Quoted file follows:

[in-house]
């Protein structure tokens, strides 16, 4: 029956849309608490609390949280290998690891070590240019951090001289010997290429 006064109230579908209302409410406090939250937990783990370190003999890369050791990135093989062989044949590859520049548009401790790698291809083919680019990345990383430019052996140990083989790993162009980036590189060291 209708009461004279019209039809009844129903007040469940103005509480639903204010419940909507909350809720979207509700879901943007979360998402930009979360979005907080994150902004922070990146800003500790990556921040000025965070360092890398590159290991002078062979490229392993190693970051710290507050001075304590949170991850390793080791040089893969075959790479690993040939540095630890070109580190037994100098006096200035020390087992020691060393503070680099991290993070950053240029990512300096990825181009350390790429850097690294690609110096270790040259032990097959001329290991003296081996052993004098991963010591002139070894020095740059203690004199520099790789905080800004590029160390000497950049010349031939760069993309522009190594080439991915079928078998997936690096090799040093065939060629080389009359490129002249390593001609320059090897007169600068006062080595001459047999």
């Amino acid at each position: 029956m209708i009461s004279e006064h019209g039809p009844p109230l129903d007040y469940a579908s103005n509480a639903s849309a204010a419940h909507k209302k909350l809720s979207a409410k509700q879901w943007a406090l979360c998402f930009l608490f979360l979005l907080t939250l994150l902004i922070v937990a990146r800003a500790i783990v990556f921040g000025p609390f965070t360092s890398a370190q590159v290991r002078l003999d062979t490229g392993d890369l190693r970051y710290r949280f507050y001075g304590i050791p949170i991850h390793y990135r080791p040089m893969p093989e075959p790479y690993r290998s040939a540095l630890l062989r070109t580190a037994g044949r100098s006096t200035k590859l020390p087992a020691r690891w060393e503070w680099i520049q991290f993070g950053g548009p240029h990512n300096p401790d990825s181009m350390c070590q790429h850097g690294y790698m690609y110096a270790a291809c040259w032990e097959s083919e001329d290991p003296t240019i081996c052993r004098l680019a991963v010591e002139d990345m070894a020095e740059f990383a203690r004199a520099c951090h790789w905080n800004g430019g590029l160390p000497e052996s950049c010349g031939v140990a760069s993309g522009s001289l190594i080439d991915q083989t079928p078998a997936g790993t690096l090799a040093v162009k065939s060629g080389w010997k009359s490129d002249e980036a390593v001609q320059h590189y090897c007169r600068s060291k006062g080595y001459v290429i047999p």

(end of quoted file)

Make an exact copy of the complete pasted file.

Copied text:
[in-house]
């Protein structure tokens, strides 16, 4: 029956849309608490609390949280290998690891070590240019951090001289010997290429 006064109230579908209302409410406090939250937990783990370190003999890369050791990135093989062989044949590859520049548009401790790698291809083919680019990345990383430019052996140990083989790993162009980036590189060291 209708009461004279019209039809009844129903007040469940103005509480639903204010419940909507909350809720979207509700879901943007979360998402930009979360979005907080994150902004922070990146800003500790990556921040000025965070360092890398590159290991002078062979490229392993190693970051710290507050001075304590949170991850390793080791040089893969075959790479690993040939540095630890070109580190037994100098006096200035020390087992020691060393503070680099991290993070950053240029990512300096990825181009350390790429850097690294690609110096270790040259032990097959001329290991003296081996052993004098991963010591002139070894020095740059203690004199520099790789905080800004590029160390000497950049010349031939760069993309522009190594080439991915079928078998997936690096090799040093065939060629080389009359490129002249390593001609320059090897007169600068006062080595001459047999």
């Amino acid at each position: 029956m209708i009461s004279e006064h019209g039809p009844p109230l129903d007040y469940a579908s103005n509480a639903s849309a204010a419940h909507k209302k909350l809720s979207a409410k509700q879901w943007a406090l979360c998402f930009l608490f979360l979005l907080t939250l994150l902004i922070v937990a990146r800003a500790i783990v990556f921040g000025p609390f965070t360092s890398a370190q590159v290991r002078l003999d062979t490229g392993d890369l190693r970051y710290r949280f507050y001075g304590i050791p949170i991850h390793y990135r080791p040089m893969p093989e075959p790479y690993r290998s040939a540095l630890l062989r070109t580190a037994g044949r100098s006096t200035k590859l020390p087992a020691r690891w060393e503070w680099i520049q991290f993070g950053g548009p240029h990512n300096p401790d990825s181009m350390c070590q790429h850097g690294y790698m690609y110096a270790a291809c040259w032990e097959s083919e001329d290991p003296t240019i081996c052993r004098l680019a991963v010591e002139d990345m070894a020095e740059f990383a203690r004199a520099c951090h790789w905080n800004g430019g590029l160390p000497e052996s950049c010349g031939v140990a760069s993309g522009s001289l190594i080439d991915q083989t079928p078998a997936g790993t690096l090799a040093v162009k065939s060629g080389w010997k009359s490129d002249e980036a390593v001609q320059h590189y090897c007169r600068s060291k006062g080595y001459v290429i047999p």